South of the big Turneffe atoll lies Glover’s Reef, a remote and protected atoll that offers impressive wall dives with many small cayes. One such site is known simply as The Wall and can be reached by swimming from the shore of the island.
Glovers Atoll named after the pirate John Glover is the least visited and most prestine of Belize’s dive sites. The atoll contains an 80 square mile lagoon surrounded by fringing reef. The reefs, step down to the outer walls which then drop off into the depths of the ocean. The wall diving is spectacular and commences as shallow as 40 feet. Typical marine life to be found on the atoll includes, nurse sharks, bone fish, grouper, moray eels, queen trigger fish, large parrot fish, manta rays, eagle rays and juvenille spotted drums.
Belize Barrier Reef
A little known fact is that only about 1% of the world’s waters contain coral reefs, but a massive 25% of marine species make use of these coral reefs for accommodation, food and hiding spots. With its barrier reef and masses of coral, Belize is no exception and as such is home to many marine species, many of which are found only in Belize. The white spotted toadfish is one such creature that is endemic to the area and enjoys hiding on the sandy seafloor or in the cracks and crevices of the coral reef. Although underwater photographers are unlikely to get this grumpy-looking fish to smile for the camera, its odd appearance is certainly one to add to the log book.
When to Visit Belize
Scuba divers will be pleased to note that it is possible to dive throughout the year in Belize. In the summer months, water temperatures are likely to be in the range of 26-30°C whereas the winter months will see only slightly cooler temperatures of 24-26°C. Air temperatures are similar throughout the year, although winter nights might see a drop in temperature to around 15°C thanks to cooling tropical breezes.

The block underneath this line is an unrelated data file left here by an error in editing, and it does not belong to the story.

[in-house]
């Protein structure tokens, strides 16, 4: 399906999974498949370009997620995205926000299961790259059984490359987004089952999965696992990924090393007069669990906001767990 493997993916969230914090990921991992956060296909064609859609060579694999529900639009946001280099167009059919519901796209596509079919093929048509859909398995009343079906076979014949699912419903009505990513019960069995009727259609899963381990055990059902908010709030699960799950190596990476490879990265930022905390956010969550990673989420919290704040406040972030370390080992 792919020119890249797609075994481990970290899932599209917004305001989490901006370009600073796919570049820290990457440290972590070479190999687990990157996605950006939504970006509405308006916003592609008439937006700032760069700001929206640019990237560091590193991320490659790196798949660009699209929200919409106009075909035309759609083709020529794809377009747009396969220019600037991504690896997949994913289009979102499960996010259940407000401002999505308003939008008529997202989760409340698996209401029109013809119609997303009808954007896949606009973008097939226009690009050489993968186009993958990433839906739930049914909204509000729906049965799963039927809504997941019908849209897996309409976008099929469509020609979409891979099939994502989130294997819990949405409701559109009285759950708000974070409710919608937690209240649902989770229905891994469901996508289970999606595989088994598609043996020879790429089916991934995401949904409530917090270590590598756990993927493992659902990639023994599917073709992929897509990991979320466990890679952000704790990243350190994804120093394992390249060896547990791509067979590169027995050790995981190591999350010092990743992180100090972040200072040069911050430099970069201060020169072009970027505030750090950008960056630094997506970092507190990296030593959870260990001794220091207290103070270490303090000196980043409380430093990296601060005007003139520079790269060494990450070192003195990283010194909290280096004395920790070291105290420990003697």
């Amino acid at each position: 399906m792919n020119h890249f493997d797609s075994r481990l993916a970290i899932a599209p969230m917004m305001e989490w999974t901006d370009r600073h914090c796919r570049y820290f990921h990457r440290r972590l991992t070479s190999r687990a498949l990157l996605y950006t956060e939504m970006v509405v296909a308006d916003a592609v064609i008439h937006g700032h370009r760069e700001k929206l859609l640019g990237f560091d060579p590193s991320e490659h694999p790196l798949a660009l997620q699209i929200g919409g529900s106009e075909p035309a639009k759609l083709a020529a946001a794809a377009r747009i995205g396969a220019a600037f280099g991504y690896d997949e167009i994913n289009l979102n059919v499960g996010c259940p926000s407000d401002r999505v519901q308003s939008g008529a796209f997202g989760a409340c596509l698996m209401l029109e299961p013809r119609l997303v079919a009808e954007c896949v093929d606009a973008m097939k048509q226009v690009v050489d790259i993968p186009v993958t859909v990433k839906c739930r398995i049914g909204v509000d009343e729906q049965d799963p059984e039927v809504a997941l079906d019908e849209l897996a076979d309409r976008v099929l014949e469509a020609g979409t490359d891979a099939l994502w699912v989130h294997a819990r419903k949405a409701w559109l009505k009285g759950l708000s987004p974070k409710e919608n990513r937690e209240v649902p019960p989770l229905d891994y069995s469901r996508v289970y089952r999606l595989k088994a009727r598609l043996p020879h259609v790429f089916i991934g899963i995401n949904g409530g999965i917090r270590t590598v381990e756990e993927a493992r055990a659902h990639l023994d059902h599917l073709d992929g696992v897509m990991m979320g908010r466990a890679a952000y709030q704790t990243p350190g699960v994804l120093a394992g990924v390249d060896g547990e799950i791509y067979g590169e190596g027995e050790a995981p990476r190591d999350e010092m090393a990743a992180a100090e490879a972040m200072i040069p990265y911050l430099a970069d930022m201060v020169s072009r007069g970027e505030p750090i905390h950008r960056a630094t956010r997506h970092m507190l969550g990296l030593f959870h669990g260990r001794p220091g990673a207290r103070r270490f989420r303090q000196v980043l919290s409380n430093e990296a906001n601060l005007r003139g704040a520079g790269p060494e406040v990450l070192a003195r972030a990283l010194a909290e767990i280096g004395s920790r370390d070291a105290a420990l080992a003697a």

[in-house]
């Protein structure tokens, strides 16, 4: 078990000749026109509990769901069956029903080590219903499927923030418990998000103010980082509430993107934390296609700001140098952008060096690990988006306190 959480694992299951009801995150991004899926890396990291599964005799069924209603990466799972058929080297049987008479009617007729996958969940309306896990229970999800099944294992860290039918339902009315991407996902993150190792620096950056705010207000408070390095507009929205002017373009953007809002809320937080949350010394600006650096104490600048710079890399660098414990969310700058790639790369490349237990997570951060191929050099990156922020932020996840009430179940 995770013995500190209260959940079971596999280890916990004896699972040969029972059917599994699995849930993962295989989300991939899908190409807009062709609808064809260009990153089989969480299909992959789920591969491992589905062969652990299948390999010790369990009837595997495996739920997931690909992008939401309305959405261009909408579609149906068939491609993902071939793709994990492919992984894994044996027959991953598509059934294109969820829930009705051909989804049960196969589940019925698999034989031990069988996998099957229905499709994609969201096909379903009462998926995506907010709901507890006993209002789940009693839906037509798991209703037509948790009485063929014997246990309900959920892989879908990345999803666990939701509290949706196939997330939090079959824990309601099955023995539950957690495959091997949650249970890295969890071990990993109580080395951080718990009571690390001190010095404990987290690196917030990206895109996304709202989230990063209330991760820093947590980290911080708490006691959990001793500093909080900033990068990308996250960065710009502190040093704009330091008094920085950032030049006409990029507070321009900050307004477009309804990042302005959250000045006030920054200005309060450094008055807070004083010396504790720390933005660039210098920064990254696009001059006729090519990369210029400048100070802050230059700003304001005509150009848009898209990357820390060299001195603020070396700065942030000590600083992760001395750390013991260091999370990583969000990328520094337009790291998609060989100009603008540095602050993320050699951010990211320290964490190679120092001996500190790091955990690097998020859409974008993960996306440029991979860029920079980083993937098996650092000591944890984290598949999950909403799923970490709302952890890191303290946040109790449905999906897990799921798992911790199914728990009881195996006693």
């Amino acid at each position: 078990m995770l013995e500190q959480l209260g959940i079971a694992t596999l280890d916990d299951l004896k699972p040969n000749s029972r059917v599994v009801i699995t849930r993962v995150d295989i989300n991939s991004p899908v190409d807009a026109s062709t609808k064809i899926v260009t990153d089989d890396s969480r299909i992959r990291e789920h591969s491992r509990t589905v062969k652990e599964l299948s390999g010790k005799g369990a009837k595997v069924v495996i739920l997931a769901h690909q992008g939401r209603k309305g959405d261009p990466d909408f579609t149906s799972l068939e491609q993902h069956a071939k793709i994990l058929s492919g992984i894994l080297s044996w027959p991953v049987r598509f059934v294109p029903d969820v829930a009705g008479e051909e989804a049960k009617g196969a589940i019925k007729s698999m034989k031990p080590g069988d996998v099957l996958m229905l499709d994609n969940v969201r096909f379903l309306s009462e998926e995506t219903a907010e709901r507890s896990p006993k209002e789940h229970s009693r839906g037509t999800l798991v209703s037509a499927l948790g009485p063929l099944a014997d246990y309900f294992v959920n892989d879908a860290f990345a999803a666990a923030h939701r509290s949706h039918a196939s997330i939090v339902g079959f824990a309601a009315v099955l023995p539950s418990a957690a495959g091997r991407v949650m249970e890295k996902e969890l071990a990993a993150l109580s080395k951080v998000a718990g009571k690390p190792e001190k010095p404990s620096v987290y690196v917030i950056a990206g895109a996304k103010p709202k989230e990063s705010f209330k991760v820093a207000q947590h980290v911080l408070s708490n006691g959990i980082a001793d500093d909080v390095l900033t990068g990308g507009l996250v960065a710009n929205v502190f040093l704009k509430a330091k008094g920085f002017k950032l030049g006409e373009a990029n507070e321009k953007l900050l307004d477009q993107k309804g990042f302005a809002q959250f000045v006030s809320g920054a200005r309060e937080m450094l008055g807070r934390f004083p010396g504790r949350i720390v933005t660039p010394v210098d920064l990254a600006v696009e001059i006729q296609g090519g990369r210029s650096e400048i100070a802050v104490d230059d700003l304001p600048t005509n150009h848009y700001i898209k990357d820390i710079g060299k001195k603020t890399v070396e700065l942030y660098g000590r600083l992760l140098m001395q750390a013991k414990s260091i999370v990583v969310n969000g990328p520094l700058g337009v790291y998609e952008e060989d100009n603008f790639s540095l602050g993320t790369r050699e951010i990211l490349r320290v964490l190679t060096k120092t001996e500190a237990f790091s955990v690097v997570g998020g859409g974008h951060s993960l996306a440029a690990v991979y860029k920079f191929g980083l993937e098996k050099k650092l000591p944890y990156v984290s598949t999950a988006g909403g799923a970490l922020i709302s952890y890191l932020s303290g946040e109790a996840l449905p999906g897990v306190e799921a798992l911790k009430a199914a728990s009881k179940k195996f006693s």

Visibility is second-to-none in these Caribbean waters, with the exceptional colours and marine life clearly visible up to 30 metres away. Jacques Cousteau was definitely on the right track in 1971 when he acknowledged Belize as heaven for scuba divers.
Getting to Belize
Belize is relatively easy to get to, with an international airport welcoming direct flights from many Central, South American and North American destinations. This major international airport is located in Belize City, the largest city in Belize. Belize also has a smaller municipal airport with quick and easy hopper flights to smaller runways in more remote destinations. Typically cheaper than flying from the larger international airport, travellers looking to save some money and explore more of Belize might want to explore this option. These hopper flights also appeal to the spontaneous traveller as tickets do not need to be booked in advance and are on a first-come, first-served basis.
When entering Belize, citizens of certain countries will need to obtain a visa. Travellers from Australia, Canada, the United States and the United Kingdom will not need a visa to enter, but will need to present a passport that is valid for at least 3 months. Visitors are advised to check visa requirements before planning their trip.